LONDON: US and European stock markets were buoyed Friday by Russian President Vladimir Putin’s comments about a “positive shift” in talks with Ukraine, traders said.
Oil also rose on Iran supply fears, but remained well below the 14-year peak near $140 hit Monday on worries of a severe fallout from key producer Russia’s invasion of Ukraine.
The pound and yen hit multi-year dollar lows before regaining some ground, as spiking US inflation fanned expectations the Federal Reserve would deliver aggressive interest rate hikes.
Equities rose after Putin said his negotiators had reported “certain positive shifts” in talks with Ukraine.
“This gullible market — or some indubitable algorithms — seems willing to take Putin’s words as the makings perhaps of an exit path,” said Briefing.com analyst Patrick O’Hare.
“While this week’s rebound is a welcome respite after three weeks of losses, any deterioration in sentiment over the weekend could see these gains reversed in a heartbeat if Russia chooses to escalate further, as well as potentially crossing the red line of chemical, or biological weapons use,” said Michael Hewson, chief market analyst at CMC Markets UK.
In Europe, London ended with a gain of 0.8 percent, Paris rose by 0.9 percent and Frankfurt climbed 1.4 percent, to post their first weekly rise since the war.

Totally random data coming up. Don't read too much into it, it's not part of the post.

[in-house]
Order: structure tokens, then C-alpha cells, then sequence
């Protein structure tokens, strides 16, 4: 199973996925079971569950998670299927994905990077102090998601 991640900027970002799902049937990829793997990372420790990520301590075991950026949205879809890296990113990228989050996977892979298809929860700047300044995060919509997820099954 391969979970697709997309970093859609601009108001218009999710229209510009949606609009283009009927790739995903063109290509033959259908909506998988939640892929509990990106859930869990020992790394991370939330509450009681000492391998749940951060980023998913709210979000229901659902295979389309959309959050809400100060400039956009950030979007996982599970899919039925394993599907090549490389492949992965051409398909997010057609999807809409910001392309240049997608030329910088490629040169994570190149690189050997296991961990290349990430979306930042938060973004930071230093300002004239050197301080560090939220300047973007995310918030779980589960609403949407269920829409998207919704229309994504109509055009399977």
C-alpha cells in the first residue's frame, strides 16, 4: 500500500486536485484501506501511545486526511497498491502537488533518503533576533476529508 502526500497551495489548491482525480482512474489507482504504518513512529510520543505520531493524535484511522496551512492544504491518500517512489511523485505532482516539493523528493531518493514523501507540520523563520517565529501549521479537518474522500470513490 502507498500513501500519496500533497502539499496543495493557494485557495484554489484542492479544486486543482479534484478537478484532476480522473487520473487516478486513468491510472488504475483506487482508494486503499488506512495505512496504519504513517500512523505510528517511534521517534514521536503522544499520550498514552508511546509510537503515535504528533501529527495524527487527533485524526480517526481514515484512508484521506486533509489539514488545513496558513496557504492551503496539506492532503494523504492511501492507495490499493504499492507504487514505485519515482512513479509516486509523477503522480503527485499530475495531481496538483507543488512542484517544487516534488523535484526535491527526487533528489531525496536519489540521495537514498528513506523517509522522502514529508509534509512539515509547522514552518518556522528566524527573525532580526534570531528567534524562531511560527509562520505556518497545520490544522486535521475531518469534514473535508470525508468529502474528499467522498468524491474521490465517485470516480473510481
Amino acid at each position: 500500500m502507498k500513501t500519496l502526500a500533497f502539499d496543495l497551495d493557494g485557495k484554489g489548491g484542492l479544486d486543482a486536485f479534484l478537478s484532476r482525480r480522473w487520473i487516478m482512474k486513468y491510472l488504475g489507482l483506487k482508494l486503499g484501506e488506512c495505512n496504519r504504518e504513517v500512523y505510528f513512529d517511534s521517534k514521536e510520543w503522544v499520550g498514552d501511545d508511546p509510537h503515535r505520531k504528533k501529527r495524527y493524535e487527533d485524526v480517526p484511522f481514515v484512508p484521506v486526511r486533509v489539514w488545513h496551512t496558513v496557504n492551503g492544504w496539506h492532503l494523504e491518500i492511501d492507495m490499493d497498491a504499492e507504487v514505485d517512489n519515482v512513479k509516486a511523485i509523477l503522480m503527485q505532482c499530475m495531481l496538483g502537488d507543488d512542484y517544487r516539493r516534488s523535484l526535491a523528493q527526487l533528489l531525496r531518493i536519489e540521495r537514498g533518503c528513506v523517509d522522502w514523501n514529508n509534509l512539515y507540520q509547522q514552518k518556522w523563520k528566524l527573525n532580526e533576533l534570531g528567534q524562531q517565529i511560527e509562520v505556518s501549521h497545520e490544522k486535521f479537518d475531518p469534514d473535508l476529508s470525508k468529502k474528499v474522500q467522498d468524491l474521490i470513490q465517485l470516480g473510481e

On Wall Street, the Dow added 0.4 percent, although both the S&P 500 and Nasdaq Composite were lower.
Sentiment was also brightened Friday as data showed the UK economy rebounded 0.8 percent in January after a 0.2-percent decline in December, as Omicron coronavirus curbs were lifted.
Markets have nevertheless been rocked ever since Russia shocked the world by invading its neighbour Ukraine on February 24.
Oil jumped Friday after the European Union revealed talks it is chairing about the revival of the 2015 nuclear accord with crude producer Iran must be paused, days after fresh demands from Russia complicated negotiations.
Oil has been extremely volatile ever since Moscow’s invasion, with traders still fretting over Western moves to ban Russian crude.
“It’s been a rollercoaster ride for oil this week, and for some, the weekend cannot come quick enough,” said Stephen Innes, Managing Partner at SPI Asset Management.
Crude prices have pulled back from nearly $140 at the peak on Monday to around $110 on Friday as hopes rose that other producers will step up production.
“This optimism needs to be tempered by the fact that any increase in output from OPEC would not be enough to offset the loss of Russian supply,” said Hewson at CMC Markets.